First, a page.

Last modified: Tuesday, July 5, 2011
Couples report gender differences in relationship, sexual satisfaction over time
FOR IMMEDIATE RELEASE
July 5, 2011
BLOOMINGTON, Ind. -- Cuddling and caressing are important ingredients for long-term relationship satisfaction, according to an international study that looks at relationship and sexual satisfaction throughout committed relationships, but contrary to stereotypes, tenderness was more important to the men than to the women.
Also contrary to expectations of the researchers, men were more likely to report being happy in their relationship, while women were more likely to report being satisfied with their sexual relationship. The couples, more than 1,000 from the United States, Brazil, Germany, Japan and Spain, where together an average 25 years.
The study from the Kinsey Institute at Indiana University, published in the Archives of Sexual Behavior, is the first to examine sexual and relationship parameters of middle-aged or older couples in committed, long-term relationships. Research efforts to understand the place of sexuality in human lives rarely involves intact couples in ongoing relationships.
"You hear repeated research and commentary about divorce; but it's important to note that though divorce rates are high in the U.S., couples tend to stay married -- more than 50 percent of U.S. couples remain in their first marriage, and that number goes up to 90 percent in Spain," said Julia Heiman, director of The Kinsey Institute for Research in Sex, Gender and Reproduction and lead author of the article. "We know from other research that being in a long-term relationship has some value to health. Perhaps we can learn more about what makes relationships both sustainable and happy."
Participants in the study were 40- to 70-year-old men and their female partners, either married or living together for a minimum of one year. The study included around 200 couples from each country. The men and women answered gender-specific questionnaires and were assured that their responses would not be shared with their partner.
"This study on heterosexual couples provides a basis for future research on sex and gender, such as how same-sex couples may or may not show similarities and differences in relationship and sexual satisfaction," Heiman said.
For men, relationship happiness was more likely if the man reported being in good health and if it was important to him that his partner experienced orgasm. Surprisingly, frequent kissing or cuddling also predicted happiness in the relationship for men, but not for women. Both men and women reported more happiness the longer they had been together, and if they themselves scored higher on several sexual functioning questionnaires.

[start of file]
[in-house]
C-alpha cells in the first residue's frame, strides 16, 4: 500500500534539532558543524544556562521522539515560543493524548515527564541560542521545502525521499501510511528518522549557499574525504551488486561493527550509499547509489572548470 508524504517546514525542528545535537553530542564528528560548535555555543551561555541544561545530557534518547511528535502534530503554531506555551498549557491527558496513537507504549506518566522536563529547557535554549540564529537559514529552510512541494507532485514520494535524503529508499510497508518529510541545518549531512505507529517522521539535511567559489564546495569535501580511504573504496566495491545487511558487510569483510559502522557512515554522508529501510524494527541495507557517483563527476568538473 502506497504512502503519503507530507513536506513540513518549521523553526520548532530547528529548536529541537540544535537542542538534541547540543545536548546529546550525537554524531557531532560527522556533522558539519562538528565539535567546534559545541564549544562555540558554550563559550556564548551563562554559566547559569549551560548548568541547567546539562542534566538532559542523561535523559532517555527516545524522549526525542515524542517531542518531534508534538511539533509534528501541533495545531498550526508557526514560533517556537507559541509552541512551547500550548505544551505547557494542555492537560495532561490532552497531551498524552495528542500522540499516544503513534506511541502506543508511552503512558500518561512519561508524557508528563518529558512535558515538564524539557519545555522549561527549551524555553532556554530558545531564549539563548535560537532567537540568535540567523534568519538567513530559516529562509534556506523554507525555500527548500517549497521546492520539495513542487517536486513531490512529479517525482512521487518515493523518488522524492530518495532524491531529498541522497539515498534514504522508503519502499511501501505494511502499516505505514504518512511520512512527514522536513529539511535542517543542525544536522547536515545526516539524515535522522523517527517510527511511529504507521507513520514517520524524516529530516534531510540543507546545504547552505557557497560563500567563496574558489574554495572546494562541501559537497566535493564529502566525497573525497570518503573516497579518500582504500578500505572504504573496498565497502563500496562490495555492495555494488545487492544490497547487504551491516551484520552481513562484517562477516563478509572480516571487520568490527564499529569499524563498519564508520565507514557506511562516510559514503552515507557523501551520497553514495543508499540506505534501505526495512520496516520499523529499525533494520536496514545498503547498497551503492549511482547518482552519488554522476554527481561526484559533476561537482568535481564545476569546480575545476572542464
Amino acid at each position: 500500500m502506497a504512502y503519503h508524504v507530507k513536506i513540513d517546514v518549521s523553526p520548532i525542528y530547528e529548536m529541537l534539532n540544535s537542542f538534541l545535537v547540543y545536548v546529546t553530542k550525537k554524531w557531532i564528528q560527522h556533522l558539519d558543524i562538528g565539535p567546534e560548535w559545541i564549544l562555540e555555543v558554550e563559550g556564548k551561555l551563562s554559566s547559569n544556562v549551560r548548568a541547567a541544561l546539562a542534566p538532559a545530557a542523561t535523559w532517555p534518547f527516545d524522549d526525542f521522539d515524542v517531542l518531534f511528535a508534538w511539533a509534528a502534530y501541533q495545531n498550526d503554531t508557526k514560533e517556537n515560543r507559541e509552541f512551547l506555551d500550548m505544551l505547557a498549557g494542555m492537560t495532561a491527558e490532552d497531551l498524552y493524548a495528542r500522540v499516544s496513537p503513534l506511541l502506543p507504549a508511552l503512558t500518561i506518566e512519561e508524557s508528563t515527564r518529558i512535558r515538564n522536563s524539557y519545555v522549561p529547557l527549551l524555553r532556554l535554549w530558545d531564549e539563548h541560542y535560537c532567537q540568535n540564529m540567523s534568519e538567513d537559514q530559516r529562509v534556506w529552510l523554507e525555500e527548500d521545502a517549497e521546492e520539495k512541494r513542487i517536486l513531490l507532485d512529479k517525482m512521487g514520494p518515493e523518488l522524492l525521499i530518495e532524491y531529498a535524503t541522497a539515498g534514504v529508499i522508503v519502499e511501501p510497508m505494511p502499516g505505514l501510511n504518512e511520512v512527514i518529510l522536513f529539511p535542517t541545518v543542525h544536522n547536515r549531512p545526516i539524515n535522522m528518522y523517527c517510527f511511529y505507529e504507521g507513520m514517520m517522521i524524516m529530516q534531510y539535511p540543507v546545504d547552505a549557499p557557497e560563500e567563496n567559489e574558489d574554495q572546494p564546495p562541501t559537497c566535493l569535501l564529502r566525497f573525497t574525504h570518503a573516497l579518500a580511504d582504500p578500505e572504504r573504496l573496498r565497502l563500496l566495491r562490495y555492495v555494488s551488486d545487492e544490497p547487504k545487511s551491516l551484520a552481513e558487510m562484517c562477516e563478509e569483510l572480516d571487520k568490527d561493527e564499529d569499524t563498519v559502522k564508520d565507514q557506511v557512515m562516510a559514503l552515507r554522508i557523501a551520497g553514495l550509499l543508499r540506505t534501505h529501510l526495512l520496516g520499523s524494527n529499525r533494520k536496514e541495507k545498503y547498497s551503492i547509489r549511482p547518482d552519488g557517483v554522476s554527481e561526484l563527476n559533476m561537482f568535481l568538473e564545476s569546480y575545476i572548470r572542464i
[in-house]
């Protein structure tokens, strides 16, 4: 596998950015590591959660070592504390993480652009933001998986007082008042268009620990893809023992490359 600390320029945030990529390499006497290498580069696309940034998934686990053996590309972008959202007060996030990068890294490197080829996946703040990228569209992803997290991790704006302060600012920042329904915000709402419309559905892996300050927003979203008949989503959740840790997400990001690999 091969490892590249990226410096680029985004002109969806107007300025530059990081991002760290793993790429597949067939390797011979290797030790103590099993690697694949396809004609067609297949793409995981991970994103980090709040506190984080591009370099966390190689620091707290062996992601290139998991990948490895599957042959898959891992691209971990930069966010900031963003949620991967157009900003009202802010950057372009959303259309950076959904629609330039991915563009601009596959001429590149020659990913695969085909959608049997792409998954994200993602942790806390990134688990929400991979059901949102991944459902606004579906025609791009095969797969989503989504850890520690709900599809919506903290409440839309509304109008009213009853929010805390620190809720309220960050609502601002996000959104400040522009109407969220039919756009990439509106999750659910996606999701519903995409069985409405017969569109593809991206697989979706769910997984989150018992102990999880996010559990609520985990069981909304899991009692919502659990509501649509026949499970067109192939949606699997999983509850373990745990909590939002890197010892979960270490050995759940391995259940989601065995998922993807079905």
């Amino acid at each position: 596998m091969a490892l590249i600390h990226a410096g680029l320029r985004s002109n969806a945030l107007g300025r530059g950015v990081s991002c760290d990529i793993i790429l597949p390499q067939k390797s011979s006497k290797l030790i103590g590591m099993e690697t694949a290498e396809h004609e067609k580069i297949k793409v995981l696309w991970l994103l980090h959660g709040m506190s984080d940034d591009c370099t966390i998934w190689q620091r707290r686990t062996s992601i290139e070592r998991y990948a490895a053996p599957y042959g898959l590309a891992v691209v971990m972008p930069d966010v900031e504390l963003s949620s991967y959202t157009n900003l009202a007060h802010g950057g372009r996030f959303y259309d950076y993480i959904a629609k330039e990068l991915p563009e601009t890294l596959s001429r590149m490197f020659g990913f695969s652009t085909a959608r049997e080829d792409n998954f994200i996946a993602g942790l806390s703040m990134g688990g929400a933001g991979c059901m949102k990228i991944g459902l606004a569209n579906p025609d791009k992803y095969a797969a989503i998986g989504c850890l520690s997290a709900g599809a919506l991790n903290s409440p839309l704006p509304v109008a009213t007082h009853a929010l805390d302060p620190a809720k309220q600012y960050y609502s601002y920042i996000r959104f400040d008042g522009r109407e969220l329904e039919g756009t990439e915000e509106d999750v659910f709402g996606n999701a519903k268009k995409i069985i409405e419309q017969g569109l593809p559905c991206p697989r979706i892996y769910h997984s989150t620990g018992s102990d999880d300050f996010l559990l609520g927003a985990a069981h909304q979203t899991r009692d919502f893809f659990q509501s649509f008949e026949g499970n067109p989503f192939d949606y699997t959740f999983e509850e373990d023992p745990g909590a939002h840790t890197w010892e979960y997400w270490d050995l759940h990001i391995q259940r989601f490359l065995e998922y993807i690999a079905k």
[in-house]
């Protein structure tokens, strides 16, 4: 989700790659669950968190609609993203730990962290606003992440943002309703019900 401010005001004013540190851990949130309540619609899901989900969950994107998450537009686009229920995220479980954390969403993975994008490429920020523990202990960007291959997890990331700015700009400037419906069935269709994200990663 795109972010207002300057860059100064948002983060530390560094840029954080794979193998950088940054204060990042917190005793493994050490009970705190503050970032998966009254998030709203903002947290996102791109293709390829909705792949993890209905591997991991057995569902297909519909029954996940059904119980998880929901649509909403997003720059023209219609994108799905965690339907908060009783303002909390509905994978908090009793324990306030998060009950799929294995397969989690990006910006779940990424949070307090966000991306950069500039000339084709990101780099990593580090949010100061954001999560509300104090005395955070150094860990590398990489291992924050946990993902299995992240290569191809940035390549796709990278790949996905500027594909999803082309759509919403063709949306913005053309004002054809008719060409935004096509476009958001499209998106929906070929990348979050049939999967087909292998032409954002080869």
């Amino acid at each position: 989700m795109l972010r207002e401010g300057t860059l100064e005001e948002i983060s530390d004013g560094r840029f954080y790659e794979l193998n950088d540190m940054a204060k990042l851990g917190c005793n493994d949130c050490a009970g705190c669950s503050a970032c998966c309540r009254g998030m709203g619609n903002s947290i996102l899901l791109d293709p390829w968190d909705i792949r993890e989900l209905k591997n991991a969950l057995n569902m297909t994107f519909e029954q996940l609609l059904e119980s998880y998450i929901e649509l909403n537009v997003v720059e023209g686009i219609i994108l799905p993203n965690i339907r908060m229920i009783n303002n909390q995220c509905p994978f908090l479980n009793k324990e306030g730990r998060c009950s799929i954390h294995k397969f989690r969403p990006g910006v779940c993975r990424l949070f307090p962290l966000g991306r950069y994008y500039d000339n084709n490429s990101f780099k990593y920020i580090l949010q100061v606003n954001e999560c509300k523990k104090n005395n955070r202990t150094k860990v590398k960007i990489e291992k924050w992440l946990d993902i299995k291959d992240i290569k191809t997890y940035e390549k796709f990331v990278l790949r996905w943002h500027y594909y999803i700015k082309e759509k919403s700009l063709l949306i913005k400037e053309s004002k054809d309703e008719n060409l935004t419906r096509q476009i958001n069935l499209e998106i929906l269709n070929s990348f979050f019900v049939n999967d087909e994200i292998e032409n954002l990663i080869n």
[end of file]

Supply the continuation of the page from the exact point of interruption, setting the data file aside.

Across all five nationalities, for both men and women, the Japanese were significantly happier with their relationships than Americans, and Brazilians and Spanish reported less relationship happiness than Americans.
Men and women both were likely to report sexual satisfaction if they also reported frequent kissing and cuddling, sexual caressing by the partner, higher sexual functioning, and if they had sex more frequently. On the other hand, for men, having had more sex partners in their lifetime was a predictor of less sexual satisfaction.
Men did report more relationship happiness in later years, whereas for women, their sexual satisfaction increased over time. Women who had been with their partner for less than 15 years were less likely to report sexual satisfaction, but after 15 years, the percentage went up significantly.
"Possibly, women become more satisfied over time because their expectations change, or life changes with the children grown," Heiman said. "On the other hand, those who weren't so happy sexually might not be married so long."
Compared with the U.S. men, Japanese men reported significantly (2.61 times) more sexual satisfaction in their relationships. For women, Japanese and Brazilian women were more likely to report being satisfied sexually than Americans.
"We recognize that relationship satisfaction and sexual satisfaction may not be the same thing for all couples, and in all cultures," Heiman said. "Our next step is to understand how one person's health, physical affection and sexual experiences relate to the relationship happiness or sexual satisfaction of his or her partner. So, we hope for more couple-centered than individual-centered understanding on relationship functioning and satisfaction."
Co-authors of the study are J. Scott Long and Shawna N. Smith, Indiana University; William A. Fisher, University of Western Ontario, London, Canada; and Michael S. Sand and Raymond C. Rosen, New England Research Institutes, Mass.
The study is available at http://www.kinseyinstitute.org/publications/PDF/Heiman couples midlife and older 5 countries.pdf.
The study was supported by an independent investigator-initiated grant from Bayer-Schering. The Kinsey Institute receives support from the Office of the Vice Provost for Research at IU Bloomington (OVPR). OVPR is dedicated to supporting ongoing faculty research and creative activity and developing new multidisciplinary initiatives to enhance opportunities for federal, state, and private research funding.